6. Yzma, The Emperor’s New Groove. Eartha Kitt’s “scary beyond reason” villainess, out to usurp an entire kingdom is a hoot and a half. Stiletto-chinned and sporting a face wrinkled yet drum-tight, she sparkplugs a movie that’s hilarious to begin with, more a feature-length Looney Tune than your standard Disney fare. (Not many villains agree to an after-dinner cup of coffee before having the good guy done away with.)
I had the pleasure of meeting Eartha in 2005, a few years before her passing. When I told her I loved her performance in the film she burst out laughing; I was the first person to ever compliment her on her animation work. I just wish I had added “or, to save on postage” had become a family catch phrase.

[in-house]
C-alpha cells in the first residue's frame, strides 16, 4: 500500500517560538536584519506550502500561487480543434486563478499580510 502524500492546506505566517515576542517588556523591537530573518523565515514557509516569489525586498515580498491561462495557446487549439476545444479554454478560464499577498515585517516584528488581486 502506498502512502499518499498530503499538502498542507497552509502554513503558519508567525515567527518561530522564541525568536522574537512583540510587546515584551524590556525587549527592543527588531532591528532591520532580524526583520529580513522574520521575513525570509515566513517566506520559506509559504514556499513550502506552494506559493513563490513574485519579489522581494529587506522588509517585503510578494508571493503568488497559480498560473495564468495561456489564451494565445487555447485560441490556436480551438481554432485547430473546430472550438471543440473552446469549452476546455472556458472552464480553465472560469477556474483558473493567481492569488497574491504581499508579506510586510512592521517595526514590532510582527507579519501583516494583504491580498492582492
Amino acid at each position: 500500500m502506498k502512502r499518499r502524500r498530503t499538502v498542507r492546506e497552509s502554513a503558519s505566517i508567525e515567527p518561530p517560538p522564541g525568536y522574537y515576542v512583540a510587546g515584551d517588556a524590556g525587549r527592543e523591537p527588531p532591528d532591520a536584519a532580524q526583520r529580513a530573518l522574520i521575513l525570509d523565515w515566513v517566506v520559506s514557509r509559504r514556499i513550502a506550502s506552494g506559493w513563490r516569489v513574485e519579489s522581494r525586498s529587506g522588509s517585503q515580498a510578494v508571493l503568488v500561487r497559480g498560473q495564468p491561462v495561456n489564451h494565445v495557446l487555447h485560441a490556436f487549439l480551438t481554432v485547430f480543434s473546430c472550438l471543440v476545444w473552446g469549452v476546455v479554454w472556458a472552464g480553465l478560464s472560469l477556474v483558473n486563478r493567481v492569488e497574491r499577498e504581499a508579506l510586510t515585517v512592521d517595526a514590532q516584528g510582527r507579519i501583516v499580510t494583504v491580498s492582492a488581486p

5. Hades, Disney’s Hercules. James Woods’ fast-talking, anachronistic Hollywood “sweetie baby” patter probably isn’t that far off from what you’d hear for real in Tinseltown. An episode of Disney’s Hercules spin-off TV series featured Jafar’s ghost in a Strangers on a Train-style plot to vice-versa enemies, Aladdin for Hercules; Hades can’t believe his guest’s melodramatic histrionics and indulges in more than a few wisecracks at Jafar’s expense.
4. Rattigan, The Great Mouse Detective. Vincent Price did a fair amount of voice work, but his villainous rodent brings The Great Mouse Detective to life. (Save a dramatic battle within Big Ben’s clockworks, the movie’s animation is more Disney Afternoon than theatrical feature.) Oily, unctuous and totally in love with himself, Rattigan’s “The World’s Greatest Criminal Mind” is a serious candidate for the world’s greatest I Love Being a Villain song.